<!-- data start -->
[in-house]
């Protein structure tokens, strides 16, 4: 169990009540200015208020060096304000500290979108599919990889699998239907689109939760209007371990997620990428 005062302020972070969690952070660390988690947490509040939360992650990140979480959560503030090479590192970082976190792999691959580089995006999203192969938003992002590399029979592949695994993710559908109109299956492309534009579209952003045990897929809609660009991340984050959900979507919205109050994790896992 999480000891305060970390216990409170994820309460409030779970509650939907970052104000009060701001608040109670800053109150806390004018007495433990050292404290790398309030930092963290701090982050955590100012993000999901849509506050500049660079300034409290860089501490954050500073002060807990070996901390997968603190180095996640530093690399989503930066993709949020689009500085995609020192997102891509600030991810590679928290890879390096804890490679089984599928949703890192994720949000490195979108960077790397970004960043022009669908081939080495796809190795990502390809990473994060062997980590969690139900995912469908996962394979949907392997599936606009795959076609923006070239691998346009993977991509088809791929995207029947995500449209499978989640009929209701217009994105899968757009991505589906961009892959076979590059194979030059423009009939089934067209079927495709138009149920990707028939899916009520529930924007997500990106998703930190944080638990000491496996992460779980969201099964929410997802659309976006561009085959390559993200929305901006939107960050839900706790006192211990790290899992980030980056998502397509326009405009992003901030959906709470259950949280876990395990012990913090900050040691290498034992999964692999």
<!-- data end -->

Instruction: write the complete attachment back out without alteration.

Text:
[in-house]
């Protein structure tokens, strides 16, 4: 169990009540200015208020060096304000500290979108599919990889699998239907689109939760209007371990997620990428 005062302020972070969690952070660390988690947490509040939360992650990140979480959560503030090479590192970082976190792999691959580089995006999203192969938003992002590399029979592949695994993710559908109109299956492309534009579209952003045990897929809609660009991340984050959900979507919205109050994790896992 999480000891305060970390216990409170994820309460409030779970509650939907970052104000009060701001608040109670800053109150806390004018007495433990050292404290790398309030930092963290701090982050955590100012993000999901849509506050500049660079300034409290860089501490954050500073002060807990070996901390997968603190180095996640530093690399989503930066993709949020689009500085995609020192997102891509600030991810590679928290890879390096804890490679089984599928949703890192994720949000490195979108960077790397970004960043022009669908081939080495796809190795990502390809990473994060062997980590969690139900995912469908996962394979949907392997599936606009795959076609923006070239691998346009993977991509088809791929995207029947995500449209499978989640009929209701217009994105899968757009991505589906961009892959076979590059194979030059423009009939089934067209079927495709138009149920990707028939899916009520529930924007997500990106998703930190944080638990000491496996992460779980969201099964929410997802659309976006561009085959390559993200929305901006939107960050839900706790006192211990790290899992980030980056998502397509326009405009992003901030959906709470259950949280876990395990012990913090900050040691290498034992999964692999």